Forests, and especially old forests, deal with water differently. Rather than concentrating the water, they spread it out. The lumpy-bumpy floor of a forest, lined with spongy layers of leaves and debris and punctuated with large downed logs sends the water in all kinds of directions, and every obstacle the water hits slows it down. Slower moving water has less energy, and water with less energy does less damage.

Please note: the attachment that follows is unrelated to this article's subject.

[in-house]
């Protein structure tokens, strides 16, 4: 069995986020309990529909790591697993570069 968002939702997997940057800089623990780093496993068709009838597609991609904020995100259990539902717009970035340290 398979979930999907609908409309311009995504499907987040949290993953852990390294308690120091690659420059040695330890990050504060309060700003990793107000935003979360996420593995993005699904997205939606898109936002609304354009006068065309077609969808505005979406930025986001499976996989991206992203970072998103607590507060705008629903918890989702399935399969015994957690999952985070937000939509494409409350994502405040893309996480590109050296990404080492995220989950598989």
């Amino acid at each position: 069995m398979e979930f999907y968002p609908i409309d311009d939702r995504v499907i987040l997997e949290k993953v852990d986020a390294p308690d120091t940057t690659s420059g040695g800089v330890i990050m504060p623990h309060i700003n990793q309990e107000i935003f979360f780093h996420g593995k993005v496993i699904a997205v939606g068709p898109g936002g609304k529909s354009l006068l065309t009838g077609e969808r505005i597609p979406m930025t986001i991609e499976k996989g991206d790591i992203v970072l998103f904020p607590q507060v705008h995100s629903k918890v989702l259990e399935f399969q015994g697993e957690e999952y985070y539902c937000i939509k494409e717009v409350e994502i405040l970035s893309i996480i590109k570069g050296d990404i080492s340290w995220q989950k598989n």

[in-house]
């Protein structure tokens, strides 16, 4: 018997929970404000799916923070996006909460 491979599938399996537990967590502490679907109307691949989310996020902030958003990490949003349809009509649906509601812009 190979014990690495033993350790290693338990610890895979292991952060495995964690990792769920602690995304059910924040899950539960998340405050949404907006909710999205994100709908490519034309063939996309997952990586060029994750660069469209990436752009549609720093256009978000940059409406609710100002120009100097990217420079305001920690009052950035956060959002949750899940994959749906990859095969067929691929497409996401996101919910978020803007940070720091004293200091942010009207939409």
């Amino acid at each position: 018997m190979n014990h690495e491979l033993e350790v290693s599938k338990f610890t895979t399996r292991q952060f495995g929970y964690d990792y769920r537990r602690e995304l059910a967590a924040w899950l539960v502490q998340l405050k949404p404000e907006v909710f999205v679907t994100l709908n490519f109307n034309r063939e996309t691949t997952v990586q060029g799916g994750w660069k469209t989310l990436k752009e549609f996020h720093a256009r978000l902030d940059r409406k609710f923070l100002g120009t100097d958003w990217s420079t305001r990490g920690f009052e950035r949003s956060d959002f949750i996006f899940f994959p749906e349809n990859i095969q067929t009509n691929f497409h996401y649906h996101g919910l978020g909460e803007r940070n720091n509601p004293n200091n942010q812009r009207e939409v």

The energy of water is what allows floodwaters to carry away big rocks and logs, and sometimes even cars and houses. A natural river system is connected to a floodplain, and when stormwater enters the river it overflows its banks into a wide flat area filled with obstacles (trees, rocks, the debris dropped in previous floods). Almost immediately after leaving its banks the water will use up its energy to spread out, and when that energy is gone it can’t carry big objects anymore, so they get dropped right where they are. This is true for smaller, forested systems too, when a stream is connected to its floodplain (and not cut into a deep channel from erosion or human alteration) it tends to drop what it is carrying quickly, just outside its banks, even in a pretty significant flood.